Nicolas Cage stars as Tom Welles, a highly acclaimed private detective living with his wife Amy (Catherine Keener), and their newborn son in a homey, relaxed country house. As the film opens, he is called upon by the widow of an important political man, Mrs. Mathews (Amy Morton). This elderly woman has discovered the contents of her late husband's secret safe and his extremely concerned about some of them. Most of the objects found in the safe are normal. One in particular, however, a film strip, is not what you would call ordinary, but suspicious and concealed. Mrs. Mathews explains to Tom what he will see on this tape is something of unimaginable terror. Tom views the 8mm tape, watching in horror as a young girl is raped and brutally beaten to death in front of a camera operator, a silent viewer, and a muscular man wearing all sorts of S&M clothing. The well-developed conflict brought to our attention at this point: Mrs. Matthews is requiring Tom to find out if the tragic events that occur on tape are real or not, and if her husband had anything to do with this atrocity.
Welles opens a missing person's case and reports to his wife that he will be away for a few weeks on duty. He first searches through countless files containing young kidnapping victims. The results: a fifteen year old girl named Marianne who ran away from home six years ago with the company of her boyfriend as they were heading towards Hollywood, California. Next, he converses with several key characters including her depressed mother, a scruffy acquaintance, and her so called boyfriend who is now serving time in prison. He claims Marianne ran off to work at a strip club. These characters point Tom in the direction of an underworld of "snuff" movies, where he meets an adult book store clerk named Max California (Joaquin Phoenix). He and Max become friends. After some negotiating, our fellow porn genius agrees to share his knowledge with Tom and lead him to the makers of the 8mm snuff film. There we meet Eddie Poole, a perverted photographer, (James Gandolfini), Dino Velvet (Peter Stormare), a disquieted man who believes smut to be a form of art, and The Machine, the man in the S&M mask who murdered Marianne in the video Mrs. Mathews found.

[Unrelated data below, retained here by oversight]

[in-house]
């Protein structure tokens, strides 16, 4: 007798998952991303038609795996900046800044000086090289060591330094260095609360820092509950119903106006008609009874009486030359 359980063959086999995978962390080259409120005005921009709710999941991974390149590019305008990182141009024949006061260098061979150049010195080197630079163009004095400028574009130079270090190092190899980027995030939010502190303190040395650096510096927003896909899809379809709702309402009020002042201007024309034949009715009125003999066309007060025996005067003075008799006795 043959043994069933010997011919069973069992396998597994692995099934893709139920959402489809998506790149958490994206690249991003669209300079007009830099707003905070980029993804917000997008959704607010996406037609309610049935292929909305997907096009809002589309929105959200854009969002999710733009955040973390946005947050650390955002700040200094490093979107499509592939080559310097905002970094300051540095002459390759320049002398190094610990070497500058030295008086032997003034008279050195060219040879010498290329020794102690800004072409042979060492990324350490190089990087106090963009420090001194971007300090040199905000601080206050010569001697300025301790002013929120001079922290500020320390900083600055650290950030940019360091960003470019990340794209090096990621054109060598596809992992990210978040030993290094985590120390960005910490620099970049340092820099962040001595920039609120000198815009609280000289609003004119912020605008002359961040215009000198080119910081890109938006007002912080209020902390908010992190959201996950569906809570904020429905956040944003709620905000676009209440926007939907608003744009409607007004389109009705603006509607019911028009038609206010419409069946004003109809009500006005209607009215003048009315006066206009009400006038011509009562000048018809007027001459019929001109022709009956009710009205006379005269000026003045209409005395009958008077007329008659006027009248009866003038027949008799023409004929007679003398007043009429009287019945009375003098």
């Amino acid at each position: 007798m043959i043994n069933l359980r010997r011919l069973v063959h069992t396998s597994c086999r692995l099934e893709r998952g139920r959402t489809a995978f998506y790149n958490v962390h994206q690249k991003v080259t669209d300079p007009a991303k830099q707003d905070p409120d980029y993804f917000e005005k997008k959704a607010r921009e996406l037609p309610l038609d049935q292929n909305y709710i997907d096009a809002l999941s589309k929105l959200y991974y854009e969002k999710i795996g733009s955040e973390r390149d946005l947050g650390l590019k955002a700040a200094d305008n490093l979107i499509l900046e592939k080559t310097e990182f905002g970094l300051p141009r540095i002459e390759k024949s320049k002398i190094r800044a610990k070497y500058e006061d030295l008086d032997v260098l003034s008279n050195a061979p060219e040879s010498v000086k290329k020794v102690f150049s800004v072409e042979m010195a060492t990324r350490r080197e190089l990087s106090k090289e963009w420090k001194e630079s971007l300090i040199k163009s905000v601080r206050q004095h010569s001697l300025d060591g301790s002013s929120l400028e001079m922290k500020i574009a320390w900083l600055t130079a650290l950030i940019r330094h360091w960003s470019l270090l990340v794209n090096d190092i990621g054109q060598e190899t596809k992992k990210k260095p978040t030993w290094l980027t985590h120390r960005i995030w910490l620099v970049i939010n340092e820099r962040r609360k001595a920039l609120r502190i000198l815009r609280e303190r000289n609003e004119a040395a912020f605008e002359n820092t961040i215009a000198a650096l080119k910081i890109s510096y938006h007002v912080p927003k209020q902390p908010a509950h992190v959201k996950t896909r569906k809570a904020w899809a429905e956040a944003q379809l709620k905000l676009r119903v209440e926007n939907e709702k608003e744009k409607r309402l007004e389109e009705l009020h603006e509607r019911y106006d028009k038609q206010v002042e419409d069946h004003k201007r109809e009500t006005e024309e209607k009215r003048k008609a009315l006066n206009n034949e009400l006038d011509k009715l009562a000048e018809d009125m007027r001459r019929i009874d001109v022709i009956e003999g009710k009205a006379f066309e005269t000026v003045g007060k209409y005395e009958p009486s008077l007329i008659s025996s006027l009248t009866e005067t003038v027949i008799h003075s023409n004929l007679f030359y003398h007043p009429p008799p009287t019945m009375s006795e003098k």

"8MM" has an excellently developed setup. A setup that indicates us on the snuff film, as well as the setting, character motives, personalities, dramatic premise, and plot points. The only component that is missing is the history and or in depth elaboration on Tom Welles. With such an important character, one who drives the entire narrative through line, we need to feel a lot of empathy so that we may root for him. Unfortunately, the filmmakers present the audience with only the minimum introduction. The side characters are also descriptive. In their own presence, contribute to both the story and atmosphere.
Director Joel Schumacher's work has always been some of my favorite. With movies like "Falling Down," "Flawless," and "Batman & Robin," I was never expecting him to construct a dark, grim, film such as "8MM." This feature is tasteless and nasty, repulsive and unsettling--while all these bases are relentless within the context of the plot. No doubt many audiences will be offended throughout, perhaps even to the point of where they walk out of the theater. This is a production on the verge of an NC-17 rating and is adult in every atom of its being. The perverse and gritty character motives and mature subject matters all fitted appropriately here, but the film still goes over the top in many areas.
Some of the movie's characters are a bit too obvious. The villain, for instance, I could predict from the first five minutes he is on screen. Whenever there is a character who seems to have no cause or purpose in the plot, he is normally the bad guy. Here, although the character twists are effective and the casting is brilliant, we receive several clinches that many views will be able to detect immediately.
Nicolas Cage is obviously the right choice for Tom Welles, a man who is more submissive than brutal, but is placed in a situation where deep down he desires bloodshed, but knows his morals challenge him otherwise. "8MM" is a movie that frolics with this character's emotions and values, and at the same time lives up to a premise that is way out of his league.
Brought to you by Columbia Pictures.